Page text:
Each child is finally in bed. The dog and cat are fed. Work emails are answered. All I want to do is vegetate with my wife in front of a Netflix DVD that will probably take two weeks to watch because we keep falling asleep after 15 minutes.
“Somebody has to finish cleaning the kitchen,” Wendy says with all the energy of a poor soul who has traversed half the Sahara desert.
I lie there, paralyzed with exhaustion.
“If I get up a few minutes early, I can …” I drawl before Wendy interrupts.
“I did two loads of laundry tonight. You do the kitchen,” she reasons.
I roll out of bed. On my way, I pass a mound of bristle blocks and kids’ shoes in the hallway, a stack of sorted-through mail on the couch in the living room, and a pile of unfolded clean clothes on the dining room table. These items need attention, but it’s all I can do to step into the kitchen.
I had left the light off because I like to delude myself that a mess is not a mess if you cannot
see it. Upon flicking the switch, the chaos appears. Air-dried marinara sauce on plates, lettuce leaves in cups (my middle son thinks plants will grow in this way), and chunks of buttered brocauflower on grimy countertops leer at me like a culinary murder scene. This is one of those moments when I’m comfortable enough in my manhood to wish I were Tabitha on Bewitched and could simply nose wiggle my way out of this dirty task.
I hold a deep-seated resentment toward the never-ending cycle of do-stuff-then-clean-up that mars typical days that also involve the mental and physical challenges of guiding, educating and protecting children. What makes my hatred complicated is that, even in moments of fatigue, I am at least one part compulsive neatnik.
Within me is a titanic battle that can only be compared to The Odd Couple dynamic between Felix Unger and Oscar Madison. I appreciate the healthfulness of sanitation and the serenity of orderliness, but I also value the freedom to live in a linear fashion, moving forward through life without going back to tidy up. I enjoy the feeling of efficiency when my organizational efforts make Ari’s plastic animal figures easy to find because everything’s in color-coded bins, then I glory in letting go enough to make a muddy mess with Jacob in a back yard that won’t be cleaned up for weeks.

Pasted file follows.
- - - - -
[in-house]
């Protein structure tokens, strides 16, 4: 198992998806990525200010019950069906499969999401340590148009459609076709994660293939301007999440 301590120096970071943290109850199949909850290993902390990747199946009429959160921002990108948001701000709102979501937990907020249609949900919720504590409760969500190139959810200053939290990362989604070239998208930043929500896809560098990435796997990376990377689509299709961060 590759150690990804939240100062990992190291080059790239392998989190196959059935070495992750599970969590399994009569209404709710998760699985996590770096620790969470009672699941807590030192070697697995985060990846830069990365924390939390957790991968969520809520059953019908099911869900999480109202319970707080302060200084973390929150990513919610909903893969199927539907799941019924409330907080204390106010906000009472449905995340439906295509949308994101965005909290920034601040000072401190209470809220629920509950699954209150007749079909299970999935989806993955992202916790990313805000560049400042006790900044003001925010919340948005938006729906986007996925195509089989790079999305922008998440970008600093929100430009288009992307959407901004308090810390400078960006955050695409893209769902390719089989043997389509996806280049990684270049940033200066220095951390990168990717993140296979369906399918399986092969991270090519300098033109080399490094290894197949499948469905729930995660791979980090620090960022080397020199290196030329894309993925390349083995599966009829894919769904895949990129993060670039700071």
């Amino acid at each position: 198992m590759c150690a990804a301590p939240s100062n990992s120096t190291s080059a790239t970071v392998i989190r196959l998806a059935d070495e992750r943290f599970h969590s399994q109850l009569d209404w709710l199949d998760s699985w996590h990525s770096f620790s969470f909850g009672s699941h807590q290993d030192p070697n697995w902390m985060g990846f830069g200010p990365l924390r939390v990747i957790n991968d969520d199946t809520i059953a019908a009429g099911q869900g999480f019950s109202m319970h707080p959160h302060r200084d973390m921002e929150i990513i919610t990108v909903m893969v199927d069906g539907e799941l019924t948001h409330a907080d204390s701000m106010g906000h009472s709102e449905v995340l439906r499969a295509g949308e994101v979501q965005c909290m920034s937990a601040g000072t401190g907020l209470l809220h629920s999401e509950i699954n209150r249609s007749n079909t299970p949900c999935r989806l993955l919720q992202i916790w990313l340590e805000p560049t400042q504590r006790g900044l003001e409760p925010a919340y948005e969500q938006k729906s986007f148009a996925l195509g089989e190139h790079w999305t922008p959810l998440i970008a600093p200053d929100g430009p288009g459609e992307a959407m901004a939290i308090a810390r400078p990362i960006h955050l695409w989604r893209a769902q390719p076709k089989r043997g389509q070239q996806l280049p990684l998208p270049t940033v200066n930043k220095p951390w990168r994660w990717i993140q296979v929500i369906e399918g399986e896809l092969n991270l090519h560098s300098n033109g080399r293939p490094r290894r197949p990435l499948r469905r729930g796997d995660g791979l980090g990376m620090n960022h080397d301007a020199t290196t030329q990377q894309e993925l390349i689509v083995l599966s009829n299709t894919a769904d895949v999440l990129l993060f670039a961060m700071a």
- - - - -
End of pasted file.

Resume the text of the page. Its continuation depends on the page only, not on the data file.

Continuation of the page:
While Jacob, 6, loves to throw real dirt around, he is the most like me when it comes to his approach to neatness. He was the toddler who sang the clean-up song loudest in preschool. Now, he takes pride in organizing his room and even begs to wash my car.
At 3 years old, Ari can be impressively responsive when I ask him to put away his blocks; however, he resembles the Cat in the Hat as he adorns the house with snacks in various stages of consumption and rips through his T-shirt drawer like a dog digging for a bone.
My 10-year-old takes after my wife, who cannot resist the urge to grace any empty space with heaps of clothes or paperwork. For his part, Benjamin not only scatters stuff everywhere, he has become a hygiene rebel. He needs constant reminding to wash at the end of the day and, when left to his own devices at sleep-away camp, managed to shower all of three times in two weeks. He returned home to us covered in a cloud of dust. The beauty of it all? He really doesn’t care.
So why should I? Really, what’s a better use of my time as a dad? Straightening closets for hours at a time or shutting the door on the mess to go kick a soccer ball with the boys? Should I stay in bed or plow through the dishes? As my life gets busier, I’m trying to give in to my inner Oscar Madison with a clearer conscience. The piles may be ever-present, but they don’t mind as much as my kids do when they’re ignored.
Gregory Keer is a writer, teacher and father of three boys.